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Home / India News / Unruly MPs and businessmen, but no passenger put on national no-fly list

Unruly MPs and businessmen, but no passenger put on national no-fly list

According to the aviation regulator Directorate General of Civil Aviation (DGCA), airlines have to follow due process to put a person on the no-fly list, which will be maintained by it.

india Updated: May 06, 2018 13:35 IST
Faizan Haider
Faizan Haider
Hindustan Times, New Delhi
An Air India Airbus A320neo plane takes off in Colomiers near Toulouse, France, on December 13, 2017.
An Air India Airbus A320neo plane takes off in Colomiers near Toulouse, France, on December 13, 2017. (Reuters File)

No Indian flyer has yet been put on the government’s national no-fly list, eight months after the concept of such a list, for unruly passengers who pose a potential threat to other flyers too, was created and guidelines for it spelt out.

According to the aviation regulator Directorate General of Civil Aviation (DGCA), airlines have to follow due process to put a person on the no-fly list, which will be maintained by it. That will ensure that the person doesn’t fly, not just on the airline that put him on the list, but on any airline.

“So far we have received no names. It shall be fruitful to go through regulation to appreciate the due process airlines need to follow,” DGCA chief BS Bhullar said on Sunday.

Interestingly, Jet Airways says Salla Birju, who posted a fake hijacking note in an aircraft’s toilet on October 30, has been put on the list, and that this has been communicated to the regulator. It is likely that Birju is on the airline’s own no-fly list, and not on the national one.

In an April 16 reply to a Right to Information (RTI) request filed by Hindustan Times, the DGCA said: “The airlines shall maintain a database of all unruly passengers (after decision by the internal committee) and inform the same to DGCA/other airlines, which shall form a no-fly list. However, as per the records available, there are no people recommended for no-fly list by airlines as on date.” Bhullar’s comment shows that there has been no update since.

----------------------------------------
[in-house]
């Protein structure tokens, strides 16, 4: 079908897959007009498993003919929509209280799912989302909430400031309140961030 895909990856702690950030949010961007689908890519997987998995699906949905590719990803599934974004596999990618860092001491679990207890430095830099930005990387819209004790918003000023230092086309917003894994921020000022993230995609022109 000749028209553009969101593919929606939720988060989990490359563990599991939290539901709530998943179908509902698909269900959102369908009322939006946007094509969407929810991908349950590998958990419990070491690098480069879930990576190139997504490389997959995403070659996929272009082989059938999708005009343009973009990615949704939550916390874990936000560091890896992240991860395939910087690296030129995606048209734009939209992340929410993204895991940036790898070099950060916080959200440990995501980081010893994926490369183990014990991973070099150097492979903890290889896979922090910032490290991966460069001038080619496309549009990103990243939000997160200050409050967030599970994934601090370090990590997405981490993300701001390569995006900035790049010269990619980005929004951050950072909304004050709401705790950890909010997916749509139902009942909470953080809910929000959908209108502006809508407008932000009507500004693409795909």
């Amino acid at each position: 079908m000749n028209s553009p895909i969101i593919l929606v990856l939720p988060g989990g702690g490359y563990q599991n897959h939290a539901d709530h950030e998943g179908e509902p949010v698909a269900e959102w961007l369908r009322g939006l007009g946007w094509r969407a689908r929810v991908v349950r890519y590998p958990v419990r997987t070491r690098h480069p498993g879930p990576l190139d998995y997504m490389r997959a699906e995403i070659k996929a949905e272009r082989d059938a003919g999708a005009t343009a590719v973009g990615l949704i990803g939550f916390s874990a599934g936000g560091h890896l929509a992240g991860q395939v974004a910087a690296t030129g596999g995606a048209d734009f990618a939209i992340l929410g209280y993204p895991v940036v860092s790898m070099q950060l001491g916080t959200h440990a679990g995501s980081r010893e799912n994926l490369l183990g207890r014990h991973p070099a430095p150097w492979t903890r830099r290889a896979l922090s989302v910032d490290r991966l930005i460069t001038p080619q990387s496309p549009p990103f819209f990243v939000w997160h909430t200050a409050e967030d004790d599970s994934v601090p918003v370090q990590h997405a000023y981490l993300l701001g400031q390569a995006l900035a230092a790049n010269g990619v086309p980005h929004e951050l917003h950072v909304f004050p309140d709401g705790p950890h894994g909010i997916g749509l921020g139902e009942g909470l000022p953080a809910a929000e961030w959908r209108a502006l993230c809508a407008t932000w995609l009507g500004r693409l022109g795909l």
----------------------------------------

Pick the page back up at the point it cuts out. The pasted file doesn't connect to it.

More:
The new rules came into effect on September 8, grading offences into three levels, with the ban period increasing with the severity of the infraction. Unruly physical gestures and verbal harassment, classified as a level one offence, can earn a passenger a flight ban of up to three months. Physically abusive behaviour (pushing, kicking, hitting, inappropriate touching) will be punishable by a ban of up to six months. Life-threatening behaviour — assaults, damage to aircraft systems — can lead to a ban for a minimum two years and can stretch indefinitely.

The rules were enforced within months of a Shiv Sena Member of Parliament, Ravindra Gaikwad, beating up an elderly Air India employee over the seat allotted to him. A video of the assault went viral on social media, triggering nationwide outrage. Shortly afterwards, the government said it would bring rules to tackle such behaviour and create a national no-fly list.

Since then there have been several instances of unruly behaviour by passengers, including Birju’s case and another where a 62-year old man harassed an air-hostess on a Vistara flight.

Concerns of a potential backlash from passengers may have made airlines reluctant, said a DGCA official.

The official, who asked not to be identified, added that most airlines tend to settle with passengers in cases involving unruly behaviour.

Vistara declined to comment on the matter, saying it is sub judice.

In Birju’s case, according to a Jet Airways spokesperson, “the airline had set up an enquiry committee to investigate the said incident. As per the findings of the committee, and as per the provisions laid down in the DGCA, the said person has been put under the ‘no-fly’ list. Furthermore, placing the traveller on the no-fly list was promptly communicated to the authorities.”

Under the rules, a special internal committee will be set up to tackle complaints. The committee will be chaired by a retired district judge, and its members will include representatives of both airlines and flyers. Representatives for the passengers can be someone from flyers’ associations, a consumer rights groups, or a retired officer of the Consumer Forum. Once it receives a complaint against a flyer, which will need to be issued by the pilot in command, the committee will have 30 days to decide. During this period, the passenger will not be able to fly with the airline. In case the committee fails to take a decision in 30 days, passenger will be free to fly.

“Airlines need to start getting more mature. In the US and Europe, they have a website for a no-fly list and airline and other airport staff can access that, and passenger won’t even be able to book a ticket. The same should be followed here,” said Mark Martin, founder and CEO of Martin Consulting.